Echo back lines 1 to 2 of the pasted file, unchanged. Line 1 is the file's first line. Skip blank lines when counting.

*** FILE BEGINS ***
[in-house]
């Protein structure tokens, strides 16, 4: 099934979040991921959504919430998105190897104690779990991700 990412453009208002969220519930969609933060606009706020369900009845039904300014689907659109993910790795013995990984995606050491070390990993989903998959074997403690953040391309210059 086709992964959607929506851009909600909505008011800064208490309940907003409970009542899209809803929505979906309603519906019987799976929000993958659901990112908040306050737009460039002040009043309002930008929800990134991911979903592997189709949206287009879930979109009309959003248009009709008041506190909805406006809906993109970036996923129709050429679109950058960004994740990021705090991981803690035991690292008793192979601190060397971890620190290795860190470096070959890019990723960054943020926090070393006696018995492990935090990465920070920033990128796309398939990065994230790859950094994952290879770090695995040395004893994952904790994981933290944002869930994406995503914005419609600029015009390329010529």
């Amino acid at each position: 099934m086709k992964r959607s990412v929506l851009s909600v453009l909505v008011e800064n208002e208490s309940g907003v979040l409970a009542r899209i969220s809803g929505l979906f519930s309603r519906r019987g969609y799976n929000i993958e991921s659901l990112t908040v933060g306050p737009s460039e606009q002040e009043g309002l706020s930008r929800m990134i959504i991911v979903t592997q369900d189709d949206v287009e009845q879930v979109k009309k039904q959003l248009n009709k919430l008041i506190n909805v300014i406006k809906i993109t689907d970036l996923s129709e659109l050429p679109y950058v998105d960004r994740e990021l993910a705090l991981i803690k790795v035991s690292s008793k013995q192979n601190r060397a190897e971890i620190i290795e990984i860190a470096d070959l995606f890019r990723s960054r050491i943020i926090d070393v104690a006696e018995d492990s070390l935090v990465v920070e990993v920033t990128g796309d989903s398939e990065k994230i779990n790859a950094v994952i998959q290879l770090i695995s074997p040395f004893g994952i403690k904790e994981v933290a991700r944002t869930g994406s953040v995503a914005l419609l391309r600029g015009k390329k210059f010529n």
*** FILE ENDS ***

[in-house]
């Protein structure tokens, strides 16, 4: 099934979040991921959504919430998105190897104690779990991700 990412453009208002969220519930969609933060606009706020369900009845039904300014689907659109993910790795013995990984995606050491070390990993989903998959074997403690953040391309210059 086709992964959607929506851009909600909505008011800064208490309940907003409970009542899209809803929505979906309603519906019987799976929000993958659901990112908040306050737009460039002040009043309002930008929800990134991911979903592997189709949206287009879930979109009309959003248009009709008041506190909805406006809906993109970036996923129709050429679109950058960004994740990021705090991981803690035991690292008793192979601190060397971890620190290795860190470096070959890019990723960054943020926090070393006696018995492990935090990465920070920033990128796309398939990065994230790859950094994952290879770090695995040395004893994952904790994981933290944002869930994406995503914005419609600029015009390329010529």